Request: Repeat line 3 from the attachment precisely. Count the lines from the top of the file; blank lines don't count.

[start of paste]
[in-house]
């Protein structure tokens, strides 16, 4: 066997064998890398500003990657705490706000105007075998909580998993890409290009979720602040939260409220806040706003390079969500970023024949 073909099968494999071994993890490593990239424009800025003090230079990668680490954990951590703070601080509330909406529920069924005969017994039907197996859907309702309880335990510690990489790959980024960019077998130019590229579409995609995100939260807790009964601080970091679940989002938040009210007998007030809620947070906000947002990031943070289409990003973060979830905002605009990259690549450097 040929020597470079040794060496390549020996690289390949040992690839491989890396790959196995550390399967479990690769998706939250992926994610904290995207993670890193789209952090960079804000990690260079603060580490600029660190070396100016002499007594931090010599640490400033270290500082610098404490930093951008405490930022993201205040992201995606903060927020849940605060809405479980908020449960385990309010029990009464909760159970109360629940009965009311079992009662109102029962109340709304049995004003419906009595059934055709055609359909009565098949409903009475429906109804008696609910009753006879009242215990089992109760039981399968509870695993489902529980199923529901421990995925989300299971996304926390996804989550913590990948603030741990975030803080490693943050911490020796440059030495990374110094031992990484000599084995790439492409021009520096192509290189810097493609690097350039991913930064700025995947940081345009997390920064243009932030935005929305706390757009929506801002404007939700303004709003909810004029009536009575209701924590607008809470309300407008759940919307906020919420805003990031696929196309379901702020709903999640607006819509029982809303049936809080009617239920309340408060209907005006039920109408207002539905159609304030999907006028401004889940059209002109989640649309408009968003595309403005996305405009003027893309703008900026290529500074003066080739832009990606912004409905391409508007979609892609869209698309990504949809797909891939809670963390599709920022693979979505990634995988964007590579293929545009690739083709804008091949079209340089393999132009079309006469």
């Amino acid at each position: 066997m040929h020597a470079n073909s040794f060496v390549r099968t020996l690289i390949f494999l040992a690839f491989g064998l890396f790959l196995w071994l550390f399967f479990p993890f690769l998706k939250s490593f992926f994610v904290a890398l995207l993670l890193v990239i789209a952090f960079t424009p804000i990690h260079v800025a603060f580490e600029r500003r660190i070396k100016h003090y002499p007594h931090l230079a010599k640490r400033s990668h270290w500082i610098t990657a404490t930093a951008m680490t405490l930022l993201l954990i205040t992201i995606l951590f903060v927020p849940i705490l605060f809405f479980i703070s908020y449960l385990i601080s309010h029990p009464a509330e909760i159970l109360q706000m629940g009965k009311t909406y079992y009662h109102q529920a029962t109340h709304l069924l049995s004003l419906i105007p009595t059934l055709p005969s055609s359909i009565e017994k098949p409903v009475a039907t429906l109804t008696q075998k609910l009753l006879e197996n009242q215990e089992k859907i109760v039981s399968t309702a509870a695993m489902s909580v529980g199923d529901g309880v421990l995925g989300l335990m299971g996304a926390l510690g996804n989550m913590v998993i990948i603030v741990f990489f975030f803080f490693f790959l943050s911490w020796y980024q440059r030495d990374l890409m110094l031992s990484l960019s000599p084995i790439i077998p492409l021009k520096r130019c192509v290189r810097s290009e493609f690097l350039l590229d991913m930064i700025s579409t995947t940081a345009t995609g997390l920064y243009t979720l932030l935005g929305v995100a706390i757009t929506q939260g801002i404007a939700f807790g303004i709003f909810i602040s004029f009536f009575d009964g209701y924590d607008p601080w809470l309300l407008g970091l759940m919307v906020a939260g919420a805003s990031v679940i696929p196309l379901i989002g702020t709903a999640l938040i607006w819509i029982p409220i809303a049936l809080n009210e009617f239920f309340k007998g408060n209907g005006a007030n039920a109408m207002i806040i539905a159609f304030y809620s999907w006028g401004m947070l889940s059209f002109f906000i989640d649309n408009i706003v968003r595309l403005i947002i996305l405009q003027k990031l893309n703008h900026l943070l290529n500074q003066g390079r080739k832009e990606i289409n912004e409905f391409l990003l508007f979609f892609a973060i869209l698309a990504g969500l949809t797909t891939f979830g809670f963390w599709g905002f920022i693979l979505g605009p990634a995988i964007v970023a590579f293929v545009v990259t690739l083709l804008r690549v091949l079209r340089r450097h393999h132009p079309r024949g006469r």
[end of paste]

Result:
């Amino acid at each position: 066997m040929h020597a470079n073909s040794f060496v390549r099968t020996l690289i390949f494999l040992a690839f491989g064998l890396f790959l196995w071994l550390f399967f479990p993890f690769l998706k939250s490593f992926f994610v904290a890398l995207l993670l890193v990239i789209a952090f960079t424009p804000i990690h260079v800025a603060f580490e600029r500003r660190i070396k100016h003090y002499p007594h931090l230079a010599k640490r400033s990668h270290w500082i610098t990657a404490t930093a951008m680490t405490l930022l993201l954990i205040t992201i995606l951590f903060v927020p849940i705490l605060f809405f479980i703070s908020y449960l385990i601080s309010h029990p009464a509330e909760i159970l109360q706000m629940g009965k009311t909406y079992y009662h109102q529920a029962t109340h709304l069924l049995s004003l419906i105007p009595t059934l055709p005969s055609s359909i009565e017994k098949p409903v009475a039907t429906l109804t008696q075998k609910l009753l006879e197996n009242q215990e089992k859907i109760v039981s399968t309702a509870a695993m489902s909580v529980g199923d529901g309880v421990l995925g989300l335990m299971g996304a926390l510690g996804n989550m913590v998993i990948i603030v741990f990489f975030f803080f490693f790959l943050s911490w020796y980024q440059r030495d990374l890409m110094l031992s990484l960019s000599p084995i790439i077998p492409l021009k520096r130019c192509v290189r810097s290009e493609f690097l350039l590229d991913m930064i700025s579409t995947t940081a345009t995609g997390l920064y243009t979720l932030l935005g929305v995100a706390i757009t929506q939260g801002i404007a939700f807790g303004i709003f909810i602040s004029f009536f009575d009964g209701y924590d607008p601080w809470l309300l407008g970091l759940m919307v906020a939260g919420a805003s990031v679940i696929p196309l379901i989002g702020t709903a999640l938040i607006w819509i029982p409220i809303a049936l809080n009210e009617f239920f309340k007998g408060n209907g005006a007030n039920a109408m207002i806040i539905a159609f304030y809620s999907w006028g401004m947070l889940s059209f002109f906000i989640d649309n408009i706003v968003r595309l403005i947002i996305l405009q003027k990031l893309n703008h900026l943070l290529n500074q003066g390079r080739k832009e990606i289409n912004e409905f391409l990003l508007f979609f892609a973060i869209l698309a990504g969500l949809t797909t891939f979830g809670f963390w599709g905002f920022i693979l979505g605009p990634a995988i964007v970023a590579f293929v545009v990259t690739l083709l804008r690549v091949l079209r340089r450097h393999h132009p079309r024949g006469r």